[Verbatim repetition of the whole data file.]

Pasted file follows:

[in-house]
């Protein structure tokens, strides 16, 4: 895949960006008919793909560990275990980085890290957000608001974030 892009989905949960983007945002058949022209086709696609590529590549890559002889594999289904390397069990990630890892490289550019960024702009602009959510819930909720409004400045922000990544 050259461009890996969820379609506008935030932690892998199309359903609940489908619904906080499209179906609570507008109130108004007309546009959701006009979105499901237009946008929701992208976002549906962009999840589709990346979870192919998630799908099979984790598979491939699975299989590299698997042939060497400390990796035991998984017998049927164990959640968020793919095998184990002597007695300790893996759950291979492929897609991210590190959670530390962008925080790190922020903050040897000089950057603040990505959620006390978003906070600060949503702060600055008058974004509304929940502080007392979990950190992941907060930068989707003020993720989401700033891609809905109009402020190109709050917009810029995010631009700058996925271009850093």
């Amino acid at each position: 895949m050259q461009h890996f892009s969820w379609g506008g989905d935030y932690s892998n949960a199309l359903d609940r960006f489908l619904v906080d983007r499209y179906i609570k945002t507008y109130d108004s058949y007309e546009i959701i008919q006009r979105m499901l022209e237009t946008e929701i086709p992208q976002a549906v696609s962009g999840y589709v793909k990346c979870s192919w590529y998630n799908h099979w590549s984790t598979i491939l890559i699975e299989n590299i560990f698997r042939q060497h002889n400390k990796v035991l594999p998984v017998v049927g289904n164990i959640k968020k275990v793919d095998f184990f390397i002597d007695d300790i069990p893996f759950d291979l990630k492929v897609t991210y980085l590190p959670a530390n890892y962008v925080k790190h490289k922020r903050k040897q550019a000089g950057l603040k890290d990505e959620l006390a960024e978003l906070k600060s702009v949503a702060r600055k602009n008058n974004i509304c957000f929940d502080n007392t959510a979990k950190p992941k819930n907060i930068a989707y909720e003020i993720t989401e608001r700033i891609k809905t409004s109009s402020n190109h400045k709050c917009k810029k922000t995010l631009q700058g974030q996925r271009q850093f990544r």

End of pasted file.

[in-house]
């Protein structure tokens, strides 16, 4: 895949960006008919793909560990275990980085890290957000608001974030 892009989905949960983007945002058949022209086709696609590529590549890559002889594999289904390397069990990630890892490289550019960024702009602009959510819930909720409004400045922000990544 050259461009890996969820379609506008935030932690892998199309359903609940489908619904906080499209179906609570507008109130108004007309546009959701006009979105499901237009946008929701992208976002549906962009999840589709990346979870192919998630799908099979984790598979491939699975299989590299698997042939060497400390990796035991998984017998049927164990959640968020793919095998184990002597007695300790893996759950291979492929897609991210590190959670530390962008925080790190922020903050040897000089950057603040990505959620006390978003906070600060949503702060600055008058974004509304929940502080007392979990950190992941907060930068989707003020993720989401700033891609809905109009402020190109709050917009810029995010631009700058996925271009850093």
């Amino acid at each position: 895949m050259q461009h890996f892009s969820w379609g506008g989905d935030y932690s892998n949960a199309l359903d609940r960006f489908l619904v906080d983007r499209y179906i609570k945002t507008y109130d108004s058949y007309e546009i959701i008919q006009r979105m499901l022209e237009t946008e929701i086709p992208q976002a549906v696609s962009g999840y589709v793909k990346c979870s192919w590529y998630n799908h099979w590549s984790t598979i491939l890559i699975e299989n590299i560990f698997r042939q060497h002889n400390k990796v035991l594999p998984v017998v049927g289904n164990i959640k968020k275990v793919d095998f184990f390397i002597d007695d300790i069990p893996f759950d291979l990630k492929v897609t991210y980085l590190p959670a530390n890892y962008v925080k790190h490289k922020r903050k040897q550019a000089g950057l603040k890290d990505e959620l006390a960024e978003l906070k600060s702009v949503a702060r600055k602009n008058n974004i509304c957000f929940d502080n007392t959510a979990k950190p992941k819930n907060i930068a989707y909720e003020i993720t989401e608001r700033i891609k809905t409004s109009s402020n190109h400045k709050c917009k810029k922000t995010l631009q700058g974030q996925r271009q850093f990544r």